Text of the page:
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Publication numberUS7127435 B2
Publication typeGrant
Application numberUS 09/899,424
Publication dateOct 24, 2006
Filing dateJul 3, 2001
Priority dateJul 3, 2001
Fee statusPaid
Also published asUS20030018597
Publication number09899424, 899424, US 7127435 B2, US 7127435B2, US-B2-7127435, US7127435 B2, US7127435B2
InventorsRavindra K. Shetty
Original AssigneeHoneywell International Inc.
Export CitationBiBTeX, EndNote, RefMan
External Links: USPTO, USPTO Assignment, Espacenet
Distribution theory based enrichment of sparse data for machine learning
US 7127435 B2
Abstract
A technique for enriching sparse data for machine learning techniques such as supervised artificial neural network includes receiving the sparse data and enriching the received data around a deviation of the mean of the received data using a predetermined distribution. The technique further includes outputting the enriched data for unbiased and increased performance during the machine learning.
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Claims(52)
1. A computer-implemented method for enriching sparse data for machine learning, comprising:
receiving the sparse data, wherein the received data comprises data selected from the group consisting of static data and real-time data;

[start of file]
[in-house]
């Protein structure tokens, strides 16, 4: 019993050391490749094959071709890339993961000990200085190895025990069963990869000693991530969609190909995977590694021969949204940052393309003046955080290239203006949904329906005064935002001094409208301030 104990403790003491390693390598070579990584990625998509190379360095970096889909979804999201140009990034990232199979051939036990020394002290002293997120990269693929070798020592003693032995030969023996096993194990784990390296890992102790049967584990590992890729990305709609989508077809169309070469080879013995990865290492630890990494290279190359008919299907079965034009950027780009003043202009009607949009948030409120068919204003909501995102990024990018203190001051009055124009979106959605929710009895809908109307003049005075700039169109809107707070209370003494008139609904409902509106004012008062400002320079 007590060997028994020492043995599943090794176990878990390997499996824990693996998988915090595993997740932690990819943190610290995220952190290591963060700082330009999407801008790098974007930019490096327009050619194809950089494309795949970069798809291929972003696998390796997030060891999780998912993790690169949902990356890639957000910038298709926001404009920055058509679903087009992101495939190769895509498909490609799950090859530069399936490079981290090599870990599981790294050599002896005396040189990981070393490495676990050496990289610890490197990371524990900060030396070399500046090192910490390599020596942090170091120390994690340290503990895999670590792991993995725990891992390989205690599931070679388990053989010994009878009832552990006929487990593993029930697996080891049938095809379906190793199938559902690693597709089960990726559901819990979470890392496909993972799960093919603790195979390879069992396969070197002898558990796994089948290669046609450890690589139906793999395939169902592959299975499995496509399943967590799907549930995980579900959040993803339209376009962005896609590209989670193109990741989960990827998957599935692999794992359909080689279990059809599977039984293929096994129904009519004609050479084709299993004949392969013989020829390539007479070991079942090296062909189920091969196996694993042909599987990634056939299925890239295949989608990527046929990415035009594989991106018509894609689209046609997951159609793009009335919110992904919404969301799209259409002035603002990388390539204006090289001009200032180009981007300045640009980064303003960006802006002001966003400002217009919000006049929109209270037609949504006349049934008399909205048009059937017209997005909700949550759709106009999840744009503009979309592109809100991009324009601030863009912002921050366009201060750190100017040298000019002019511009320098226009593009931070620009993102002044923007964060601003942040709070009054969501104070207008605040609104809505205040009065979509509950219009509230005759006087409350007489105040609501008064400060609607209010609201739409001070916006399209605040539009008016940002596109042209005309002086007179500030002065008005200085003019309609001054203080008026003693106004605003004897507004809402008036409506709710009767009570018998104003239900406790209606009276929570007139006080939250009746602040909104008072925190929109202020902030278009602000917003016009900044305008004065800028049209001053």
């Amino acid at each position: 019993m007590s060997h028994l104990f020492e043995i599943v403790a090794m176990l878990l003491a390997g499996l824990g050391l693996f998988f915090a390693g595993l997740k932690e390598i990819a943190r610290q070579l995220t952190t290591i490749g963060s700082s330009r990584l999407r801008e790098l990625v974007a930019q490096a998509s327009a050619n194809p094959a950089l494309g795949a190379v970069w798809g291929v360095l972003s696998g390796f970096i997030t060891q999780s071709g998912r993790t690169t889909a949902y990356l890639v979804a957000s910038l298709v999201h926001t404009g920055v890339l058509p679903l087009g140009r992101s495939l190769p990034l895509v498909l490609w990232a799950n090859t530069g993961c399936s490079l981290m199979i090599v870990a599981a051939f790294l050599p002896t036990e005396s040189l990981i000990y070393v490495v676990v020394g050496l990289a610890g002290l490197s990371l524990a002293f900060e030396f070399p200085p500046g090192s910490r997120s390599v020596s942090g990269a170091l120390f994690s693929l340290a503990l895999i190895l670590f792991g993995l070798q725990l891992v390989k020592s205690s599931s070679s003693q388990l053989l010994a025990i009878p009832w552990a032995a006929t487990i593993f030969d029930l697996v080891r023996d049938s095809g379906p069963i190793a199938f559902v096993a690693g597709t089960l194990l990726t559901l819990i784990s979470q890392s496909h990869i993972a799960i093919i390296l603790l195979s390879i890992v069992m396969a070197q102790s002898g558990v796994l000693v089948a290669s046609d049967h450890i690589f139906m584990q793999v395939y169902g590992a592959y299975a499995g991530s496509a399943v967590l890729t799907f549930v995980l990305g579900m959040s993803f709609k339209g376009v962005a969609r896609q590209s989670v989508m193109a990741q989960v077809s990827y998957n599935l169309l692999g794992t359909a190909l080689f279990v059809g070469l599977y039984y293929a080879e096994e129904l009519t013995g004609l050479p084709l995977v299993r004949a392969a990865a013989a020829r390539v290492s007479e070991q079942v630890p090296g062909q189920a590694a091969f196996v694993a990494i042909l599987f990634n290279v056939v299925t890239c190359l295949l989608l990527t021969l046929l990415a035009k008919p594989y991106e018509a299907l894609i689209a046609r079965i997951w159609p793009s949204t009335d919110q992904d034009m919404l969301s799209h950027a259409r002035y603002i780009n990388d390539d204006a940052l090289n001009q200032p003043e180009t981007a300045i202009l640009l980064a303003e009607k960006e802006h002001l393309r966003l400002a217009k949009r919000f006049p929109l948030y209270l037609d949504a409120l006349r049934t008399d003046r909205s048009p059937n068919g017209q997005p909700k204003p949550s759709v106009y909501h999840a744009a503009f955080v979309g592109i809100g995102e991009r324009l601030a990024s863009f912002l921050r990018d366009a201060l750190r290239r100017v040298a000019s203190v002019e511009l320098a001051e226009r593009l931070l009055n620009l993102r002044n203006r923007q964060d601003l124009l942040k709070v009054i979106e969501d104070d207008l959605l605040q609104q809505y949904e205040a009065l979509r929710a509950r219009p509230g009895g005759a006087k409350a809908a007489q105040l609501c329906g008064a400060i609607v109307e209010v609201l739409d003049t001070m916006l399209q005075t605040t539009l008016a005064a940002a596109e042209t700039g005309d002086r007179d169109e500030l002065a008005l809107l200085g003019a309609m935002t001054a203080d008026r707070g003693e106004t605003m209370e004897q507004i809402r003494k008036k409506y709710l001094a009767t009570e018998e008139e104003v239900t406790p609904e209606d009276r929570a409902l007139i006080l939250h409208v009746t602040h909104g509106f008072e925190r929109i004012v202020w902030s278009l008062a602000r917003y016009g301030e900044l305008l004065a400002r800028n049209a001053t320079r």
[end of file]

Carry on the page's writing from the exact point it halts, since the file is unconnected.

if the received data is static data, then reading a sample of the received static data using a predetermined window length; and
if the received data is real-time data, then reading a sample of the received real-time data using a dynamically varying window of predetermined window length;
enriching the received data around a deviation of the mean of the received data using a predetermined distribution; and
outputting the enriched data for unbiased learning and improved performance during the machine learning.
2. The method of claim 1, wherein machine learning comprises:
supervised artificial neural network learning.
3. The method of claim 1, further comprising:
checking the received data for sparseness; and
enriching the checked data around the deviation of the mean of the received data based on the outcome of the checking.
4. The method of claim 1, wherein checking the received data further comprises:
comparing the received data with a predetermined number.
5. The method of claim 4, wherein enriching the received data further comprises:
enriching the received data around the deviation of the mean of the received data based on the outcome of the comparison.
6. The method of claim 1, further comprising:
rearranging the received data based on class.
7. The method of claim 6, further comprising:
normalizing the rearranged data based on attributes in the rearranged data.
8. The method of claim 6, further comprising:
checking each class of data in the rearranged data for sparseness; and